15 April 2010

Trains and boats and planes

Iceland’s volcano does not stop the crowds flocking to Eurocucina, but as for getting home…

Even under normal circumstances Eurocucina is more than capable of bring chaos the road and rail networks in Milan to a standstill, to say nothing of soaking up hotel rooms more quickly than a barman’s sponge soaks up a splash of soda on a countertop.

Add to this heady mix an Icelandic volcano blowing its top and grounding domestic flights throughout Europe, and you could have had a disaster on your hands. Only, to be honest, we didn’t.

As far as the show was concerned, it was business as usual in terms of the numbers that poured into the exhibition grounds from 08:30 onwards. And even as airports throughout Europe started to tumble shut like a pushed row of dominos, the only dominos the Eurocucina crowd wanted to talk about were of the hob variety.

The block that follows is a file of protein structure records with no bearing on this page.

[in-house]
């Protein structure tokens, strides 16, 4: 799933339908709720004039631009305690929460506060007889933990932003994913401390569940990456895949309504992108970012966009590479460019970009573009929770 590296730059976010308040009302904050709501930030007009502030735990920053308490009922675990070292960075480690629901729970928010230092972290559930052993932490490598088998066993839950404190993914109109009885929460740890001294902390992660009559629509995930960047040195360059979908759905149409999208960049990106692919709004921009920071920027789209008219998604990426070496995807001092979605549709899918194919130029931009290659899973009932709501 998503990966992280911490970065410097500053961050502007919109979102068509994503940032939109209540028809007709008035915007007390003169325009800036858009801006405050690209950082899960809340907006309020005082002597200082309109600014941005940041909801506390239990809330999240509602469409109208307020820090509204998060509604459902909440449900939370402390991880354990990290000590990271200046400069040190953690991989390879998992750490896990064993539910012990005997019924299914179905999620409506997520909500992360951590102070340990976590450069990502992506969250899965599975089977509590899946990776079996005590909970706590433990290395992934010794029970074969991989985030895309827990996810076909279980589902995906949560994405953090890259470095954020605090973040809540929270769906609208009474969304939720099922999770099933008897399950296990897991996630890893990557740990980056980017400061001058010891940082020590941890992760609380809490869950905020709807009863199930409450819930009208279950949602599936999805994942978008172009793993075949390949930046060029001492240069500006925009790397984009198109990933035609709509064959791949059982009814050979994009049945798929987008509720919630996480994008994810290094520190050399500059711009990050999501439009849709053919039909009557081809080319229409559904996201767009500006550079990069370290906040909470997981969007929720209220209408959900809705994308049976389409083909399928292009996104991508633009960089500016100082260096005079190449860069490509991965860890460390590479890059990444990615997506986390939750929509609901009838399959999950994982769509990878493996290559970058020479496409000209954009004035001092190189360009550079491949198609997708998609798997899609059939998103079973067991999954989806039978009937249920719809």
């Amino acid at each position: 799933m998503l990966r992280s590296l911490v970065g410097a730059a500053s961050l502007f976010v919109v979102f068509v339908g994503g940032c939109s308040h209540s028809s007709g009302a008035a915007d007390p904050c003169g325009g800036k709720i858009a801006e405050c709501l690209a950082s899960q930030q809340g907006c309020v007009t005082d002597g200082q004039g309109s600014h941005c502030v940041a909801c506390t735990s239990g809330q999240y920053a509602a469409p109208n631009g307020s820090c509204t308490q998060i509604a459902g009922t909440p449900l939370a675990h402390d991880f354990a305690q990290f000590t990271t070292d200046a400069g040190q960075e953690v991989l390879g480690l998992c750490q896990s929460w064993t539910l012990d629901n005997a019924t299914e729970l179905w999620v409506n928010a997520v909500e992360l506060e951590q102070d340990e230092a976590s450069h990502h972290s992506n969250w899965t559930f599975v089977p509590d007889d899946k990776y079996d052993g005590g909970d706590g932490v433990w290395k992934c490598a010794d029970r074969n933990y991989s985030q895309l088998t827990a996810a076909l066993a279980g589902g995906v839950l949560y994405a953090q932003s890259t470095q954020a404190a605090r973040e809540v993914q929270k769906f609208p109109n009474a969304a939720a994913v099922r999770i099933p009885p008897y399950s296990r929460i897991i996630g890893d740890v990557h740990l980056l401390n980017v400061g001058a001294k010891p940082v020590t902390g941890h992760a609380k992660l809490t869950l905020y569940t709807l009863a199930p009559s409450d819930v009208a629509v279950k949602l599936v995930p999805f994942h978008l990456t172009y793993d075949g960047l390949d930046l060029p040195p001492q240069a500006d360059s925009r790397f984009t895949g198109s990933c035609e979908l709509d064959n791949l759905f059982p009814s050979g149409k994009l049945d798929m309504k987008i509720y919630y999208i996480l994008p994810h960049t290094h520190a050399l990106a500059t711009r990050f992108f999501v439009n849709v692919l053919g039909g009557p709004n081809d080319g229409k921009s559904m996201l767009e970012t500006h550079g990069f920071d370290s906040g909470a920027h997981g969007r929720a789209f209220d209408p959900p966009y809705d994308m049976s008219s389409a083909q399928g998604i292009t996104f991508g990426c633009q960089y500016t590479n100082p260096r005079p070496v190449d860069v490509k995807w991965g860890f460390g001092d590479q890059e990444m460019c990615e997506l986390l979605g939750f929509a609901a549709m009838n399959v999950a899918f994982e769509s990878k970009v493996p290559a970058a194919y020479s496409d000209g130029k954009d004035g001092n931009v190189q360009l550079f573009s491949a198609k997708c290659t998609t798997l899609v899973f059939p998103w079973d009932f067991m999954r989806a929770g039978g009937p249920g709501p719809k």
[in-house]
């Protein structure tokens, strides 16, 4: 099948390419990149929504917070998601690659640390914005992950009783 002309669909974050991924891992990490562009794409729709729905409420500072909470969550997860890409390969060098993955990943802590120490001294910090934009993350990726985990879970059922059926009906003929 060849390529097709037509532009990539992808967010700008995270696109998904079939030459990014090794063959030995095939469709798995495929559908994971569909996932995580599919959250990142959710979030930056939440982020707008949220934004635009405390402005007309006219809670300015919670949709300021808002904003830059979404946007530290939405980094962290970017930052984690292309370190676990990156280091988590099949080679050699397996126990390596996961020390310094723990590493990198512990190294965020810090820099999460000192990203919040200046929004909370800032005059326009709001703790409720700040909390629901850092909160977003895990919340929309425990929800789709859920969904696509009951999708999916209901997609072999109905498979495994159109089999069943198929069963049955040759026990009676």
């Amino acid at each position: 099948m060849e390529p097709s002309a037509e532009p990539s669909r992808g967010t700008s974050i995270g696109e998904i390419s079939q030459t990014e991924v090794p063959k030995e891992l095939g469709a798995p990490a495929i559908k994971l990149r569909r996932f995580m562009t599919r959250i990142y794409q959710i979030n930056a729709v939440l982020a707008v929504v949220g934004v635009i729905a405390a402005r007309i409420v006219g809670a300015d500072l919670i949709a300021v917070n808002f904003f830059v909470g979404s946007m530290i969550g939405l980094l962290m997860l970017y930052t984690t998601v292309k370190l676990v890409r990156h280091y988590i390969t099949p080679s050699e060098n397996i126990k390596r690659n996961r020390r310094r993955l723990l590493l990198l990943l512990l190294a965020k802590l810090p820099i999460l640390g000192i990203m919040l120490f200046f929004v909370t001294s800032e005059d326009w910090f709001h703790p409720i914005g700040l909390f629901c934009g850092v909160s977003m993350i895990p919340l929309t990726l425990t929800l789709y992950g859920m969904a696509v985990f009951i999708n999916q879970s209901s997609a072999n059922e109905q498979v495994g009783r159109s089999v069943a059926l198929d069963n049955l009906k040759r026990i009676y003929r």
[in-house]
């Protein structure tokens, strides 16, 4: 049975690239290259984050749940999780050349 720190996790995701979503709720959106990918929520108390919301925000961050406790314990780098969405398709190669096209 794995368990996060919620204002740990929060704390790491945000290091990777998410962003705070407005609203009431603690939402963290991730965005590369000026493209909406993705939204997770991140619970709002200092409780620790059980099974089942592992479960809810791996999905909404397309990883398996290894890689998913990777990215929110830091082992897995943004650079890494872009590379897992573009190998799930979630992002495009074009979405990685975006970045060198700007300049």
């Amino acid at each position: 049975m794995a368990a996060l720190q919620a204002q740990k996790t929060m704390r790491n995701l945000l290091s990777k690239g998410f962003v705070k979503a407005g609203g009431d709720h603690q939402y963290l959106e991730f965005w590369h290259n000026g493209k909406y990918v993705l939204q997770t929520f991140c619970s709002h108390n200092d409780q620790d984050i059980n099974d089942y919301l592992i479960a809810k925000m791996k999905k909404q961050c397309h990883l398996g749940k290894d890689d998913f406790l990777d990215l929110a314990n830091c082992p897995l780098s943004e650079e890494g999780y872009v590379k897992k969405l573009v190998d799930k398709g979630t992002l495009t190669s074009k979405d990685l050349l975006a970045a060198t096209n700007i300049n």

About mid-afternoon it became pretty obvious that getting home, if the journey involved train, hire car or plane, was not an option. Sadly for a good number of people, neither was getting a hotel room, unless they had been pretty quick off the mark.

So this year’s show is likely to be remembered as the “year we all got stranded in Milan”, rather than the year the Italian kitchen industry played it very safe.

This may be a disappointment to those whose sole reason for going to Eurocucina is to have their socks knocked off. Yes, there was stuff that was of the sock-knocking genre, but this was the most commercial Eurocucina I have ever seen.

And now all I’ve got to do is get home from it.

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